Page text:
In place of the stacking devices 88 of the first embodiment, stacking devices 188 are used which are shown in outline in FIGS. 17 and 18 and in detail in FIGS. 19 and 20. Each stacking device 188 includes a plate 192 rigid with a bent-up end stop or guide 194 and formed with a downwardly inclined portion 196 at the forward end of the plate. Means 180 is connected to the conveyor 92 and to the lower surface of the plate 192. The parts of the bag segments lying on the edge portion 196 can co-operate with a clamp 198 pivoted slightly beyond the edge and being in the form of a U-shaped piece of wire. The clamp 198 is rigid with a rod 200 of J-shape with the longer limb connected to the free ends of the U-shaped clamp. A helical spring 202 acts on and encircles the rod 200 which in turn biases the clamp towards the edge portion 196. The clamp can be withdrawn from the edge portion 196 by a pneumatic or hydraulic actuator 204 through the intermediary of a transverse plate 206 mounted on the free end of the piston rod 208 of the actuator.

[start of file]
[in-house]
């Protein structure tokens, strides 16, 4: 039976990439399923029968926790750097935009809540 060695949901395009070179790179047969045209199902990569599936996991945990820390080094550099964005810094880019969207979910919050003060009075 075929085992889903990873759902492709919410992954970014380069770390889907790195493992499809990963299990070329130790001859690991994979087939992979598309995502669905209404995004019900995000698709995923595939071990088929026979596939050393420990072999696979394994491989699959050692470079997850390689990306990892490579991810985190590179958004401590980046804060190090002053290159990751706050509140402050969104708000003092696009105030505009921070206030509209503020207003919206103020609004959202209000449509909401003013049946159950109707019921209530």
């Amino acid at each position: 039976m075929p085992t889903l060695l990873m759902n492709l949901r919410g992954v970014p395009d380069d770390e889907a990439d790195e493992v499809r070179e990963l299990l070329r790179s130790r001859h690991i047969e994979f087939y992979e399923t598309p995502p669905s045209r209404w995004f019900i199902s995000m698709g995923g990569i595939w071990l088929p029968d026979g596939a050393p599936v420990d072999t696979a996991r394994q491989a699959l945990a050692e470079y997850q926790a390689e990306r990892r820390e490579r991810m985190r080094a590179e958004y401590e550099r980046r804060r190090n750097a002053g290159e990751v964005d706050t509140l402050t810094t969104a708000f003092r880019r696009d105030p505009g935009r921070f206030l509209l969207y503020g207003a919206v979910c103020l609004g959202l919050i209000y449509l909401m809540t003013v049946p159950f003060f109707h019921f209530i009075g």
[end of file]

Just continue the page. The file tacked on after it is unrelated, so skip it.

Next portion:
As each stacking device 188 reaches the stacking station SS, it is disposed to co-operate with a pair of pneumatic actuators 210, the cylinders 212 of which are rigidly mounted on part of the framework 214 of the apparatus. The piston rod 216 of each actuator has an end portion 218 made of or coated with a friction material to assist in gripping the topmost bag segment of the stack. The actuators operate alternately and hence in the side view of FIG. 19 the end portions of both actuators 212 are visible.